“Anything that is shot with a camera is now stored and processed throughout its lifecycle using AWS services,” says Cheesbrough.
Those services include an AWS Rekognition service based on facial analytics that 21st Century Fox is analyzing to determine, among other things, which frames will have the most appeal to audiences.
Obviously, there’s a danger that too much reliance on past content consumption trends might result in algorithms having a negative impact on creativity. But as new types of content find an audience, it’s only a matter of time before, for example, a new type of show becomes part of the analytics mix. The tension between artists and back office over content will always reign, regardless of what any analytics application predicts.
Media and entertainment companies will also need to decide to what degree applying various forms of AI is appropriate when covering a live event. Major League Baseball (MLB) just announced it is extending a relationship with Amazon Web Services to include an analytics application that applies machine learning algorithms to baseball games during live coverage. MLB and Amazon ML Solutions Lab are using an Amazon SageMaker service for building AI applications to test how well they can accurately predict pitches by evaluating the pitcher, batter, catcher and game situation to predict the type and location of the next pitch.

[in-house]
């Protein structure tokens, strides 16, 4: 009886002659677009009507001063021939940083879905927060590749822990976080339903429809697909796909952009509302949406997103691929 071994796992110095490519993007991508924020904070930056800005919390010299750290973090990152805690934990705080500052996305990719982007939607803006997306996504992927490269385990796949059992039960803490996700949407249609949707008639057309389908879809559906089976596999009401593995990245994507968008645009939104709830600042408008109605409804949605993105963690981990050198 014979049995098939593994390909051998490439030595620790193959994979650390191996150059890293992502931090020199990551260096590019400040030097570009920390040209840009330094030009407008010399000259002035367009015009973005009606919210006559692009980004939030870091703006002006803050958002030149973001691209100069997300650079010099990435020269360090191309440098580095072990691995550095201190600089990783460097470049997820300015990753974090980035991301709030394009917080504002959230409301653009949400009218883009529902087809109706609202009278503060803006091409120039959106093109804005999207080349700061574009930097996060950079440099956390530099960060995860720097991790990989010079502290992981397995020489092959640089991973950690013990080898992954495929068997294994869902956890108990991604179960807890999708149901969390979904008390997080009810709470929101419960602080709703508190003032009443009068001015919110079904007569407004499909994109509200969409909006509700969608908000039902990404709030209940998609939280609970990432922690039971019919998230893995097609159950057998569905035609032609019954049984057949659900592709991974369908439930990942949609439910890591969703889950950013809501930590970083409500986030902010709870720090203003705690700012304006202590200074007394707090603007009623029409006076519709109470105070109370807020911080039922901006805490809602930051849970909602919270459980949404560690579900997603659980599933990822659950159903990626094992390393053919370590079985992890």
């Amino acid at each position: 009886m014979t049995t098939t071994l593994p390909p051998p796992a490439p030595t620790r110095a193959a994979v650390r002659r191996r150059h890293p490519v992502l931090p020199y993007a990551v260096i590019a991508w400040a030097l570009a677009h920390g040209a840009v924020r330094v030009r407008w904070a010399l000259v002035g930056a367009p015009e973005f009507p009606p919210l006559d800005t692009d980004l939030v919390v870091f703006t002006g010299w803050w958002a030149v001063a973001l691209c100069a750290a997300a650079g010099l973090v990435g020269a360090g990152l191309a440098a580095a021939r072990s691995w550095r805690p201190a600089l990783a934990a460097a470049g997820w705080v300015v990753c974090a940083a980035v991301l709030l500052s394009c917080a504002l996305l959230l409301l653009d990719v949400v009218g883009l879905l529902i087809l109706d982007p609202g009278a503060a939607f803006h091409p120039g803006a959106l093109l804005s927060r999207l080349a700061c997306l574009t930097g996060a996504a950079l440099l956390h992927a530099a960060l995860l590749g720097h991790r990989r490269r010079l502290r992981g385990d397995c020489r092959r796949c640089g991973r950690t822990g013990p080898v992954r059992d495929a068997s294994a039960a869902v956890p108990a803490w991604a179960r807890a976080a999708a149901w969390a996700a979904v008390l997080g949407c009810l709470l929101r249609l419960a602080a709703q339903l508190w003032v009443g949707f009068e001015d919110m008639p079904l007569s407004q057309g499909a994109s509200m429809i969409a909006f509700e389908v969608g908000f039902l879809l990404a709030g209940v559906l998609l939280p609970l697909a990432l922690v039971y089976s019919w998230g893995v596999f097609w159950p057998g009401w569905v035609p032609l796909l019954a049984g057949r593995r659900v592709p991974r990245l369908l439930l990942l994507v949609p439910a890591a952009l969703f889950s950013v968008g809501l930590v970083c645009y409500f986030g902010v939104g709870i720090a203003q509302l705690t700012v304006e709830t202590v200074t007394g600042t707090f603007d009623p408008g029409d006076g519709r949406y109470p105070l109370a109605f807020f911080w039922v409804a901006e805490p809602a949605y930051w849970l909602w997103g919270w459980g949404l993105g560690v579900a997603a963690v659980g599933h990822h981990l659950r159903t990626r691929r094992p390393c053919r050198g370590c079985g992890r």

Theoretically, anything available to the sports fan is also going to be available to the opposing teams. It might take only a few seconds to flash signs from the dugout to the third base coach and on to the batter that would be based on an AI application. Of course, predicting what type of pitch is likely to be thrown next creates all kinds of possibilities for gambling, as well.
But it doesn’t just stop there. MLB says it also intends to leverage Amazon SageMaker and the natural language processing service called Amazon Comprehend to build a language model that would create analysis for live games in the tone and style of iconic announcers. For example, legendary Los Angeles Dodger announcer Vin Scully might never really be retired!
Naturally, what applies to sports announcers can be theoretically applied to actors, as well. In the very near future, it’s not too hard to imagine going to see a movie that includes, for example, a new role written specifically for Humphrey Bogart.
With AI, Tracking Real and Created Becoming Blurry
In fact, as digital video technologies coupled with AI algorithms continue to advance, it may become increasingly difficult to distinguish between what’s real versus what is being artificially rendered. There may be a time when AI is applied to everything to determine what news to cover, to the dissemination of “fake news” as part of carefully crafted propaganda campaigns being distributed across social media outlets.
The trouble is that the technology already exists, so most media and entertainment companies will need to come to terms with both the risks and potential rewards. In fact, most organizations need to be factoring blockchain and AI technologies into their business strategies now before they find themselves digitally disrupted out of existence, says Michael Fauscette, chief research officer for G2 Crowd, a provider of a platform for reviewing software and services based on user feedback.
“It’s not like the timeline for all this is years away,” says Fauscette.
The challenge facing media and entertainment companies especially, however, will be finding a way to leverage those technologies in a way that does more good than harm.